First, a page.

Invitation to pray, said before collects and other short prayers and occurring continually in the Roman Rite . It is used as a single ejaculation in the East (e.g., Nestorian Rite, Brightman, "Eastern Liturgies ", Oxford, 1896, 255, etc.; Jacobite, ib., 75, 80, etc.), or the imperative: "Pray" (Coptic, ib., 162), "Stand for prayer " (ib., 158); most commonly, however with a further determination, "Let us pray to the Lord" ( tou kyriou denthomen , throughout the Byzantine Rite), and so on. Msgr. Duchesne thinks that the Gallican collects were also introduced by the word "Oremus" ("Origines du Culte", Paris, 1898, 103). It is not so in the Mozarabic Rite , where the celebrant uses the word only twice, before the Agios (P.L. LXXXV, 113) and Pater Noster (ib., 118). Oremus is said (or sung) in the Roman Rite before all separate collects in the Mass, Office, or on other occasions (but several collects may be joined with one Oremus ), before Post-Communions; in the same way, alone, with no prayer following, before the offertory ; also before the introduction to the Pater noster and before other short prayers (e.g., Aufer a nobis ) in the form of collects. It appears that the Oremus did not originally apply to the prayer (collect) that now follows it. It is thought that it was once an invitation to private prayer, very likely with further direction as to the object, as now on Good Friday ( Oremus pro ecclesia sancta Dei , etc.). The deacon then said: Flectamus genua , and all knelt in silent prayer. After a time the people were told to stand up ( Levate ), and finally the celebrant collected all the petitions in one short sentence said aloud (see COLLECT). Of all this our Oremus followed at once by the collect would be a fragment.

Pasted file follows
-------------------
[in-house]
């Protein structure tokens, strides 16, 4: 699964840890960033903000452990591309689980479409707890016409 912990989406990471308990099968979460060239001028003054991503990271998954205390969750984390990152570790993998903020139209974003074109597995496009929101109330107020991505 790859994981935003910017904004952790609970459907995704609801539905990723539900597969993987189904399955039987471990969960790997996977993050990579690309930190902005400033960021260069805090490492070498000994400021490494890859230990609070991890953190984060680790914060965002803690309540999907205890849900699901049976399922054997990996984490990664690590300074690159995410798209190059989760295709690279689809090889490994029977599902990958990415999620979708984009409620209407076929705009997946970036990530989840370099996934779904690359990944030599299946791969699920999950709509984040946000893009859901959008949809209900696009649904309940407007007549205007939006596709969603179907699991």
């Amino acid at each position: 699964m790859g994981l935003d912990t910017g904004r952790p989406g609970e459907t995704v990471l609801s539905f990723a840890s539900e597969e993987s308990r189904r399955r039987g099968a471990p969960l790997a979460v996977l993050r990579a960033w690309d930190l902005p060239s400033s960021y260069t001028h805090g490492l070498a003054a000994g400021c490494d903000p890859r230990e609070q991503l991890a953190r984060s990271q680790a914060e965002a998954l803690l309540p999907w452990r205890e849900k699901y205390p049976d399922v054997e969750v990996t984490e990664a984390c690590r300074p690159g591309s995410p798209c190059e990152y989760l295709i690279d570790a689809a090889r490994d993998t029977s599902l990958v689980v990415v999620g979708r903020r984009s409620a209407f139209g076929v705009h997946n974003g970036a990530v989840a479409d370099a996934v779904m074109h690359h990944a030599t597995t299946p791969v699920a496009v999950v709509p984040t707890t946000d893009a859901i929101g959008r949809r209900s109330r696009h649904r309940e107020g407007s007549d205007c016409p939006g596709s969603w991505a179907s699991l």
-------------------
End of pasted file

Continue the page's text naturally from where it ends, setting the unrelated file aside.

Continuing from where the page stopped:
The Catholic Encyclopedia is the most comprehensive resource on Catholic teaching, history, and information ever gathered in all of human history. This easy-to-search online version was originally printed in fifteen hardcopy volumes.
Designed to present its readers with the full body of Catholic teaching, the Encyclopedia contains not only precise statements of what the Church has defined, but also an impartial record of different views of acknowledged authority on all disputed questions, national, political or factional. In the determination of the truth the most recent and acknowledged scientific methods are employed, and the results of the latest research in theology, philosophy, history, apologetics, archaeology, and other sciences are given careful consideration.
No one who is interested in human history, past and present, can ignore the Catholic Church, either as an institution which has been the central figure in the civilized world for nearly two thousand years, decisively affecting its destinies, religious, literary, scientific, social and political, or as an existing power whose influence and activity extend to every part of the globe. In the past century the Church has grown both extensively and intensively among English-speaking peoples. Their living interests demand that they should have the means of informing themselves about this vast institution, which, whether they are Catholics or not, affects their fortunes and their destiny.
Copyright © Catholic Encyclopedia. Robert Appleton Company New York, NY. Volume 1: 1907; Volume 2: 1907; Volume 3: 1908; Volume 4: 1908; Volume 5: 1909; Volume 6: 1909; Volume 7: 1910; Volume 8: 1910; Volume 9: 1910; Volume 10: 1911; Volume 11: - 1911; Volume 12: - 1911; Volume 13: - 1912; Volume 14: 1912; Volume 15: 1912
Catholic Online Catholic Encyclopedia Digital version Compiled and Copyright © Catholic Online